When foreign tourists seeking for novelty and authenticity, walk through Sita's doors to discover Indian culture through our activities, most of them are astounded after hearing our program. They are intrigued with our martial art class, which almost seems unpronounceable to them: Kalaripayat.
Yet, this ancestral practice is considered as the eldest martial art and inspired countless disciplines, from different boxing styles to Karate. Inspiring itself from yoga figures and playing on the appropriation and imitation of animals' behaviors, Kalaripayat's historical origins ensue from Indian antique war art (Dhanurveda) and traditional Indian medicine (Ayurveda). This discipline was born in Kerala, a state located in the Southern extremity of India and where it is still mainly practiced. Yet some schools also exist in Tamil Nadu and Karanataka. Nevertheless, throughout centuries, Kalaripayat gradually imposed itself as the symbol of Kerala's identity and expertise, and therefore it remains deeply linked to this area. According to the legend, the god Parasurama, Vishnu's avatar, would have given all its importance to the status of Kalaripayat by teaching its art to twenty-one gurus in order to protect the people of India and looking after its evolution.
It is possible to approximately date the first appearance of this martial practice in Southern India, around IVth century BC, thanks to the analysis of votive sculptures reproducing Kalaripayat gestures. Yet, this martial art kept evolving until between the XIIIth and XVth centuries to finally define itself with precision and find its actual shapes.
The uniqueness of Kalaripayat resides first of all in the fact that it gathers a perfect combination of disciplines from attacking to healing, and also includes defense techniques. More precisely, it deals with mastering offensive and defensive hand-to-hand techniques, the use of swords, sticks, knives, spears and a basic knowledge regarding Ayurveda treatments. The wealth of the Kalaripayat program established it as a true inspiration for many disciplines of which it is now the ancestor: Shaolin boxing style, Kung Fu and Karate are the most famous examples.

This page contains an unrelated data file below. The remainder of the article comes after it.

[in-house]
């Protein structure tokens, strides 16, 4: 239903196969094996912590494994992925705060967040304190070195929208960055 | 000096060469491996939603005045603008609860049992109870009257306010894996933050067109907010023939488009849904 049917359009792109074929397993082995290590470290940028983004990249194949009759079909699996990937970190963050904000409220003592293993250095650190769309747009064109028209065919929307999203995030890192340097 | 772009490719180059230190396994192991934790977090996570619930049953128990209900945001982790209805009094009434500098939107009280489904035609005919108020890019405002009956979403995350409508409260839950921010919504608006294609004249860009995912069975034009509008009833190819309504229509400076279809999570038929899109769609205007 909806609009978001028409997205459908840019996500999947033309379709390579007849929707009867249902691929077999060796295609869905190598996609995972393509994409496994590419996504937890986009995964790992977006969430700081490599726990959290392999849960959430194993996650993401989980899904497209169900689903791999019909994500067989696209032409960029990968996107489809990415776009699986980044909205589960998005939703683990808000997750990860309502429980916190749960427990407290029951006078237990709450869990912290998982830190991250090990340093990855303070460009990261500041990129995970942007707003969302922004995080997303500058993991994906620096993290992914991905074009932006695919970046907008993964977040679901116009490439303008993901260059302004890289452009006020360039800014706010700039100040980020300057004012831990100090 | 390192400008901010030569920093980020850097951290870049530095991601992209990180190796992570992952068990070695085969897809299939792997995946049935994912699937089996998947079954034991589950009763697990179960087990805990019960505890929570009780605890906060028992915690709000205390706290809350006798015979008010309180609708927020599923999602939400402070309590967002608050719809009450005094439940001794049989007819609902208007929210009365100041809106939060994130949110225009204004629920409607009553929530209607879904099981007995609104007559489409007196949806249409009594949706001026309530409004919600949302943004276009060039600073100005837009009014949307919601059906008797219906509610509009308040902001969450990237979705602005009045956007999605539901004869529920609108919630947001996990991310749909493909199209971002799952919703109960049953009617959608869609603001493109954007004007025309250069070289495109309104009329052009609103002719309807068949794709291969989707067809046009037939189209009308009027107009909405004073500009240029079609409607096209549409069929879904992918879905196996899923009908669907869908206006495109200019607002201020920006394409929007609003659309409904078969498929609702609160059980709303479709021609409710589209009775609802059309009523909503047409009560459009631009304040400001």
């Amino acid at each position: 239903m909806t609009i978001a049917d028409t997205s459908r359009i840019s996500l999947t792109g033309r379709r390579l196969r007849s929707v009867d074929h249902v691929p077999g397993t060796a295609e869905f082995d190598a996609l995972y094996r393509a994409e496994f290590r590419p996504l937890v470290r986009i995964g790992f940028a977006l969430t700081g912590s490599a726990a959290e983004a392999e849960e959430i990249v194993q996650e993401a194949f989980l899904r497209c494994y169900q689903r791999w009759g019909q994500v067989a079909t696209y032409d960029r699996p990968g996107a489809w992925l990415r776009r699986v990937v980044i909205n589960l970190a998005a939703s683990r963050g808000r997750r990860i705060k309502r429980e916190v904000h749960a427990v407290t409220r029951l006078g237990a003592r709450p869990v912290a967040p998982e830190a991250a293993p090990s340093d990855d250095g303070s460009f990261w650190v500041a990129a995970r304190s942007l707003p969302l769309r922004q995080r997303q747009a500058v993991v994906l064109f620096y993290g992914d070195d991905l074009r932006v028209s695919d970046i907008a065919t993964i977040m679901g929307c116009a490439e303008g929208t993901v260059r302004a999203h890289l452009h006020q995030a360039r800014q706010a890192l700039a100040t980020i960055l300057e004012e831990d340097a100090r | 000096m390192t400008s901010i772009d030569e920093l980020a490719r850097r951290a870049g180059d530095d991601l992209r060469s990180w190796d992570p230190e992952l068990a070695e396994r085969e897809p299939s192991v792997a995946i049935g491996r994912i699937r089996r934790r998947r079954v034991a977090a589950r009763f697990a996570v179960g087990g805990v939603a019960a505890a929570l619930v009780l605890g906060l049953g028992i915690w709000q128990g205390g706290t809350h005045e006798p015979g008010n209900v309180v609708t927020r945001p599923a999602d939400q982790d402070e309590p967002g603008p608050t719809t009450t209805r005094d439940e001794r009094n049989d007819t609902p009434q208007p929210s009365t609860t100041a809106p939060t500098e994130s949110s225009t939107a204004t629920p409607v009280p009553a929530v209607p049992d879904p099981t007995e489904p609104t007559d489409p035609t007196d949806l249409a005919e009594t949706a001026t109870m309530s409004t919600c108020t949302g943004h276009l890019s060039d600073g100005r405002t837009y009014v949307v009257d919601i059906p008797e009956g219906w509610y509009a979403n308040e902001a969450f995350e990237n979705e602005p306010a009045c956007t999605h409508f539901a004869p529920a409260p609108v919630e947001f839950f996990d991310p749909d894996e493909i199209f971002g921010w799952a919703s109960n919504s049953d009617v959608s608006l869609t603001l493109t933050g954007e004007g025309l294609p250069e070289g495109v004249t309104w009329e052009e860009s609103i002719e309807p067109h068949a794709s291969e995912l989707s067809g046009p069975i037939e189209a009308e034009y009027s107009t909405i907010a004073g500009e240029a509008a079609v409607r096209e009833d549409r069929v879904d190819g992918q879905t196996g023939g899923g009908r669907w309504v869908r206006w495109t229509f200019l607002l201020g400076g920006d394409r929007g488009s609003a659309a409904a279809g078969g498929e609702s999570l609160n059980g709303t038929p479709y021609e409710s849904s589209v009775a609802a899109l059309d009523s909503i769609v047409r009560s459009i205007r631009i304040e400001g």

In Malayam language, "kalari" means the "place, arena, a space where dialogue occurs" and "payat" comes from "payattuka" which stands for "practicing hard". Thus, Kalaripayat is a physical activity promoting dialogue and harmony with the environment that accompanied its birth and evolution. Yet, the specific attention paid to the world which surrounds kalaripayat, is not the only founding principles of its notoriety. The latter also resides in the values commonly associated to this martial art. The assiduous practice of this martial art dispenses discipline, patience and humility to those who devote themselves to Kalaripayat. Indeed, like many other oriental disciplines, this martial art possesses a tremendous spiritual component: both spirit and body turn out to be fortified and developed. Then, the muscle invigorating process participates to the general internal energy development of which repercussions are noticeable both on spirit and body. In this way, this martial art is considered as holistic since it comes under the globality of the being, as Ariane Jauniaux points it out in her article: Kalaripayatt : art martial paléo.Thus, Kalaripayat aims at developing physical, mental and emotional aspects and presents itself under different shapes. Kalaripayat may be related to a dancing martial choreography aiming at cultivating concentration, balance and flexibility by combining a whole panel of technics and skills. Hand-to-hand self-defense, knowledge of the vital points, yogic respiration technics and the mastery of wooden and metal weapons, according to the advancement of the learning process, constitute the pillars of Kalaripayat practice.